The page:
As Ammous and Phelps suggest, they are blaming “capitalism” for the problems of corporatism.

There is strong evidence against doing so.

The growth in corporate power and income inequality seems to be largely an outgrowth of giving banks a monopoly over credit creation. In 1971, Richard Nixon severed the link between the dollar and gold, expanding the monopoly on credit creation to a carte blanche to print huge new quantities of dollars and give them to their friends.

Unsurprisingly, this led to a huge growth in the American and global money supplies:


This new money was not exactly distributed evenly:


A lot of that money seems like it ended up in corporate profits:


A shrinking share has gone to wage labour:


It is this stuff — the decrease in real wages, the growth in corporate profits, the growth in CEO pay, the growth in the wealth of the top 1% — that has inspired and informed movements like Occupy Wall Street. Sadly, such movements have largely avoided confronting the reality that this monstrous outgrowth of corporatism has developed in a heavily-regulated, socially-engineered, managerialist and interventionist economy, and not in a capitalist economy or in a free market, as so many occupiers claim.

It is completely inaccurate to paint these figures as problems of capitalism.

As I wrote earlier this week:

This psychological trend can be summed up as the idea that the first recourse for social and economic problems is more government action. Too much inequality? Regulate against it. Too little innovation? Legislate for it. Too little demand? Stimulate it. Too much bad government? Elect a better one, who will do more of the things we “love”, and less of those we “hate”.

The idea, in the simplest terms, is that changes to society should come from the great overhanging monolith, and not from the little individuals on the ground. No, we are just fish swimming in an ocean of dialectical chaos. We are just flecks of paint on the great canvas of humanity. No, let us not agitate or gravitate. Instead, we must “co-ordinate” and “unite” under the aegis of government; the blind painter.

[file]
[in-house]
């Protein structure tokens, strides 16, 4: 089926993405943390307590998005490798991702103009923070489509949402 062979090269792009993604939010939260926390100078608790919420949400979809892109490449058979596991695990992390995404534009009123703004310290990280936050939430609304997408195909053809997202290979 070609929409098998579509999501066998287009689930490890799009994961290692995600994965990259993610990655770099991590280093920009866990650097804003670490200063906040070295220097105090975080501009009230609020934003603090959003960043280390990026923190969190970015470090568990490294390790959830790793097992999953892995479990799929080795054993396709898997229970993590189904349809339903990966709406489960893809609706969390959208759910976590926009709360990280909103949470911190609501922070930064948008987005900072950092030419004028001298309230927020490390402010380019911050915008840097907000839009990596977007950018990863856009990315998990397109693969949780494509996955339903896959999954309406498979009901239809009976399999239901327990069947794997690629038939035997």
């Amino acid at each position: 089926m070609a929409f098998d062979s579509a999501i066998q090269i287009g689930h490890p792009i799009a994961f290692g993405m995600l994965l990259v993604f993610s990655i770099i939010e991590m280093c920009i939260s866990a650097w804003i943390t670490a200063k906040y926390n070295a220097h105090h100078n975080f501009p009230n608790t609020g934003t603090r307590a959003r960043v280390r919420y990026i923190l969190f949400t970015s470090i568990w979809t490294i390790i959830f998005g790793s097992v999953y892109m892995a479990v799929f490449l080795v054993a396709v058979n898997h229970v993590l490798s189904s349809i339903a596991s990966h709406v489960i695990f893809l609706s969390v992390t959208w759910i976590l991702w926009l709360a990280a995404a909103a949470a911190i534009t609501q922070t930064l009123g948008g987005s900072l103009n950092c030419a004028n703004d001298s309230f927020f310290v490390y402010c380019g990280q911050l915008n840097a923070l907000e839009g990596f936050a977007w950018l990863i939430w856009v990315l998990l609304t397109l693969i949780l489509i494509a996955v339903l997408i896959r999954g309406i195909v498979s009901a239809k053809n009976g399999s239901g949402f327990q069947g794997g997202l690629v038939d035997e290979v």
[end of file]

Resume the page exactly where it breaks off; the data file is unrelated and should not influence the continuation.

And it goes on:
The climax of this bizarre psychological trend was the election of Barack H. Obama. After all the misdeeds of Bush and Cheney, he would be the one to restore government to its “proper” role: “helping the people”, “creating a better America”, “investing in tomorrow”, etc, etc, etc, blah, blah, blah.

This is a licence for more central planning, more interventionism and more government largesse. There are two problems here:

  1. Regulatory Capture: As David Rothkopf has argued: “Geography, pedigree, networking and luck unite a superclass of 6000 individuals that possess unparalleled power over world affairs.” Obama’s top contributors are the same old people. Obama appointed more ex-Wall Street figures to his administration than anyone before him. Ultimately, the people chosen as central planners have a track record of enacting policies that enrich themselves more than everybody else. The people lining up at Davos calling for a new system, i.e. more government, are the same elite who have ruined the old one. As Jonathan Weill writes: “It’s becoming hard not to suspect that the annual gathering in Davos has become a conclave for global elites to promote crony capitalism and state-backed enterprise, ensuring that national coffers remain available to be tapped for private gain.”